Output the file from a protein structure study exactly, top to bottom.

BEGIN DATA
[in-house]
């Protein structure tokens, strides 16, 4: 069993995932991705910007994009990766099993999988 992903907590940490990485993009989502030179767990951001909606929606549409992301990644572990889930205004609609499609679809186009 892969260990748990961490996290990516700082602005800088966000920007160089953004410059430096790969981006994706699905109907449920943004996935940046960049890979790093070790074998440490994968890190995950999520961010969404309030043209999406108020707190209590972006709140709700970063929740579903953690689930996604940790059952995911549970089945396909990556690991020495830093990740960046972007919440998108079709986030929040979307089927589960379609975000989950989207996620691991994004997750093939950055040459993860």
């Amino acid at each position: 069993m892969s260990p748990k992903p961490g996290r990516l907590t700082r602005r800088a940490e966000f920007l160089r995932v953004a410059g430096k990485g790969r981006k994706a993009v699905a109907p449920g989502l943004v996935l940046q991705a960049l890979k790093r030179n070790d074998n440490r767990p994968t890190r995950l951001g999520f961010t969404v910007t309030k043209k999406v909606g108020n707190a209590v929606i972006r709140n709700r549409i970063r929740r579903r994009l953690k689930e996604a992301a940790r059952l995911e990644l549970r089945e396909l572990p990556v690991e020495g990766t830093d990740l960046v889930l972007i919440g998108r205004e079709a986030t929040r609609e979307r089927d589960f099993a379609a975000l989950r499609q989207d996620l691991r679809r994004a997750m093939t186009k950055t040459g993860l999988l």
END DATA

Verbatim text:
[in-house]
């Protein structure tokens, strides 16, 4: 069993995932991705910007994009990766099993999988 992903907590940490990485993009989502030179767990951001909606929606549409992301990644572990889930205004609609499609679809186009 892969260990748990961490996290990516700082602005800088966000920007160089953004410059430096790969981006994706699905109907449920943004996935940046960049890979790093070790074998440490994968890190995950999520961010969404309030043209999406108020707190209590972006709140709700970063929740579903953690689930996604940790059952995911549970089945396909990556690991020495830093990740960046972007919440998108079709986030929040979307089927589960379609975000989950989207996620691991994004997750093939950055040459993860």
């Amino acid at each position: 069993m892969s260990p748990k992903p961490g996290r990516l907590t700082r602005r800088a940490e966000f920007l160089r995932v953004a410059g430096k990485g790969r981006k994706a993009v699905a109907p449920g989502l943004v996935l940046q991705a960049l890979k790093r030179n070790d074998n440490r767990p994968t890190r995950l951001g999520f961010t969404v910007t309030k043209k999406v909606g108020n707190a209590v929606i972006r709140n709700r549409i970063r929740r579903r994009l953690k689930e996604a992301a940790r059952l995911e990644l549970r089945e396909l572990p990556v690991e020495g990766t830093d990740l960046v889930l972007i919440g998108r205004e079709a986030t929040r609609e979307r089927d589960f099993a379609a975000l989950r499609q989207d996620l691991r679809r994004a997750m093939t186009k950055t040459g993860l999988l």